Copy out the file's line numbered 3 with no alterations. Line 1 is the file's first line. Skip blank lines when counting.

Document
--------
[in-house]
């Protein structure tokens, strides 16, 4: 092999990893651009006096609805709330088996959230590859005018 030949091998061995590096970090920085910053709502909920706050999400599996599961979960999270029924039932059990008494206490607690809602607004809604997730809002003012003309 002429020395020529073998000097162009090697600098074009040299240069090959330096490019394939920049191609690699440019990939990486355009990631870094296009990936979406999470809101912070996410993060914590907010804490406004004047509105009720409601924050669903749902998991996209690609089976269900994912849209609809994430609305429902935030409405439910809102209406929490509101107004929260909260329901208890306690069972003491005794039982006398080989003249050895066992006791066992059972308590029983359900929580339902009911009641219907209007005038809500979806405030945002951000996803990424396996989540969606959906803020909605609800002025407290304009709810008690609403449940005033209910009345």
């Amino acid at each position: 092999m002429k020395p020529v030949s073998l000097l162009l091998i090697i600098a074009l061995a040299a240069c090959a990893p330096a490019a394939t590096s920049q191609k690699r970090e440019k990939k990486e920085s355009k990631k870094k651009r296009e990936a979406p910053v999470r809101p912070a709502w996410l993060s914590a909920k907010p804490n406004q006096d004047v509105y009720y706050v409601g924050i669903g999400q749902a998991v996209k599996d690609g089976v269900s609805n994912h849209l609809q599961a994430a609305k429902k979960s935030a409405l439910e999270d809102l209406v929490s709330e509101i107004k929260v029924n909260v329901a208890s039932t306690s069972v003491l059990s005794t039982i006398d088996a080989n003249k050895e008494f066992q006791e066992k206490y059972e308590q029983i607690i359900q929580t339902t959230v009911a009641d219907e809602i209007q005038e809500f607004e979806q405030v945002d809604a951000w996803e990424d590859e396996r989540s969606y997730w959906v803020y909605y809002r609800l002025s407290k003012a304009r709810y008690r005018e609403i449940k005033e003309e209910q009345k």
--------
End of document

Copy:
């Amino acid at each position: 092999m002429k020395p020529v030949s073998l000097l162009l091998i090697i600098a074009l061995a040299a240069c090959a990893p330096a490019a394939t590096s920049q191609k690699r970090e440019k990939k990486e920085s355009k990631k870094k651009r296009e990936a979406p910053v999470r809101p912070a709502w996410l993060s914590a909920k907010p804490n406004q006096d004047v509105y009720y706050v409601g924050i669903g999400q749902a998991v996209k599996d690609g089976v269900s609805n994912h849209l609809q599961a994430a609305k429902k979960s935030a409405l439910e999270d809102l209406v929490s709330e509101i107004k929260v029924n909260v329901a208890s039932t306690s069972v003491l059990s005794t039982i006398d088996a080989n003249k050895e008494f066992q006791e066992k206490y059972e308590q029983i607690i359900q929580t339902t959230v009911a009641d219907e809602i209007q005038e809500f607004e979806q405030v945002d809604a951000w996803e990424d590859e396996r989540s969606y997730w959906v803020y909605y809002r609800l002025s407290k003012a304009r709810y008690r005018e609403i449940k005033e003309e209910q009345k």